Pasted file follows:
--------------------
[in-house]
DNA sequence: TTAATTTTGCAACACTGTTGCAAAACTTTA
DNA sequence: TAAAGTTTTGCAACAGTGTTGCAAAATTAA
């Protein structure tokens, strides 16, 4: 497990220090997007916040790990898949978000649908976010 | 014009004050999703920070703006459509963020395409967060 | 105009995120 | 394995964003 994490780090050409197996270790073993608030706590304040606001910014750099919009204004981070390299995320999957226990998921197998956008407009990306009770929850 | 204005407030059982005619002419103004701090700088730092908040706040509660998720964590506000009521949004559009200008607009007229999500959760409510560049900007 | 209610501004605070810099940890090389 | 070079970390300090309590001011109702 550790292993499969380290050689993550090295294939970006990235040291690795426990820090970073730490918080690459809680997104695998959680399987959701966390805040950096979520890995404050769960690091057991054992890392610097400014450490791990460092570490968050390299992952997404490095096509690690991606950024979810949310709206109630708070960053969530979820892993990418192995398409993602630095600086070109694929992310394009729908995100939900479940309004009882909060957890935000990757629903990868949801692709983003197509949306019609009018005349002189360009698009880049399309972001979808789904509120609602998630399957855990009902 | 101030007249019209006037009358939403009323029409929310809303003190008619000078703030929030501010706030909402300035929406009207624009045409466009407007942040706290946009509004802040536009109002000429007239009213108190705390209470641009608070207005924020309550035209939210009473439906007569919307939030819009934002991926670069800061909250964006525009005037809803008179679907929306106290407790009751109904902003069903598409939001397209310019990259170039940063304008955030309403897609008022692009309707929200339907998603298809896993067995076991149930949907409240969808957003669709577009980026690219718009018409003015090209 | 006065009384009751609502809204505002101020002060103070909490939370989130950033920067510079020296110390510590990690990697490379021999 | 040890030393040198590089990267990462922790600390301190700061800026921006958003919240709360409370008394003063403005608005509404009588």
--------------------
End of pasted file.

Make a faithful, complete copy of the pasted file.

[in-house]
DNA sequence: TTAATTTTGCAACACTGTTGCAAAACTTTA
DNA sequence: TAAAGTTTTGCAACAGTGTTGCAAAATTAA
């Protein structure tokens, strides 16, 4: 497990220090997007916040790990898949978000649908976010 | 014009004050999703920070703006459509963020395409967060 | 105009995120 | 394995964003 994490780090050409197996270790073993608030706590304040606001910014750099919009204004981070390299995320999957226990998921197998956008407009990306009770929850 | 204005407030059982005619002419103004701090700088730092908040706040509660998720964590506000009521949004559009200008607009007229999500959760409510560049900007 | 209610501004605070810099940890090389 | 070079970390300090309590001011109702 550790292993499969380290050689993550090295294939970006990235040291690795426990820090970073730490918080690459809680997104695998959680399987959701966390805040950096979520890995404050769960690091057991054992890392610097400014450490791990460092570490968050390299992952997404490095096509690690991606950024979810949310709206109630708070960053969530979820892993990418192995398409993602630095600086070109694929992310394009729908995100939900479940309004009882909060957890935000990757629903990868949801692709983003197509949306019609009018005349002189360009698009880049399309972001979808789904509120609602998630399957855990009902 | 101030007249019209006037009358939403009323029409929310809303003190008619000078703030929030501010706030909402300035929406009207624009045409466009407007942040706290946009509004802040536009109002000429007239009213108190705390209470641009608070207005924020309550035209939210009473439906007569919307939030819009934002991926670069800061909250964006525009005037809803008179679907929306106290407790009751109904902003069903598409939001397209310019990259170039940063304008955030309403897609008022692009309707929200339907998603298809896993067995076991149930949907409240969808957003669709577009980026690219718009018409003015090209 | 006065009384009751609502809204505002101020002060103070909490939370989130950033920067510079020296110390510590990690990697490379021999 | 040890030393040198590089990267990462922790600390301190700061800026921006958003919240709360409370008394003063403005608005509404009588």